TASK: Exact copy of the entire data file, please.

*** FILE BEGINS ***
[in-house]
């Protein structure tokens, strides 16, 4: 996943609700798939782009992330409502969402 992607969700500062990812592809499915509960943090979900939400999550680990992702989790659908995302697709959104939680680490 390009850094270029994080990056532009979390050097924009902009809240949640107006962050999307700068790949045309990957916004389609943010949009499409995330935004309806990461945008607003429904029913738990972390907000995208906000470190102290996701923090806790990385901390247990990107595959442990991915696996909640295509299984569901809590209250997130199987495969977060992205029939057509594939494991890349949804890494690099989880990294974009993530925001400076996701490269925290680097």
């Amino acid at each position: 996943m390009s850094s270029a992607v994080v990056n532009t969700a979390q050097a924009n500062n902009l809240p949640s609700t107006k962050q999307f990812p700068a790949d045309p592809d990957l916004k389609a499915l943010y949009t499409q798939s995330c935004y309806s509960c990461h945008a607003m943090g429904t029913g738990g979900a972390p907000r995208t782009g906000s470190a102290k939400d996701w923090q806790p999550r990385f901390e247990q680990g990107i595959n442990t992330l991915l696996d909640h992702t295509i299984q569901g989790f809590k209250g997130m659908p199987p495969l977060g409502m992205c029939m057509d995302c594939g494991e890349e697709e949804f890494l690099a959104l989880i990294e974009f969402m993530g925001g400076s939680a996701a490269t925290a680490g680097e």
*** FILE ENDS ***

[in-house]
């Protein structure tokens, strides 16, 4: 996943609700798939782009992330409502969402 992607969700500062990812592809499915509960943090979900939400999550680990992702989790659908995302697709959104939680680490 390009850094270029994080990056532009979390050097924009902009809240949640107006962050999307700068790949045309990957916004389609943010949009499409995330935004309806990461945008607003429904029913738990972390907000995208906000470190102290996701923090806790990385901390247990990107595959442990991915696996909640295509299984569901809590209250997130199987495969977060992205029939057509594939494991890349949804890494690099989880990294974009993530925001400076996701490269925290680097």
């Amino acid at each position: 996943m390009s850094s270029a992607v994080v990056n532009t969700a979390q050097a924009n500062n902009l809240p949640s609700t107006k962050q999307f990812p700068a790949d045309p592809d990957l916004k389609a499915l943010y949009t499409q798939s995330c935004y309806s509960c990461h945008a607003m943090g429904t029913g738990g979900a972390p907000r995208t782009g906000s470190a102290k939400d996701w923090q806790p999550r990385f901390e247990q680990g990107i595959n442990t992330l991915l696996d909640h992702t295509i299984q569901g989790f809590k209250g997130m659908p199987p495969l977060g409502m992205c029939m057509d995302c594939g494991e890349e697709e949804f890494l690099a959104l989880i990294e974009f969402m993530g925001g400076s939680a996701a490269t925290a680490g680097e």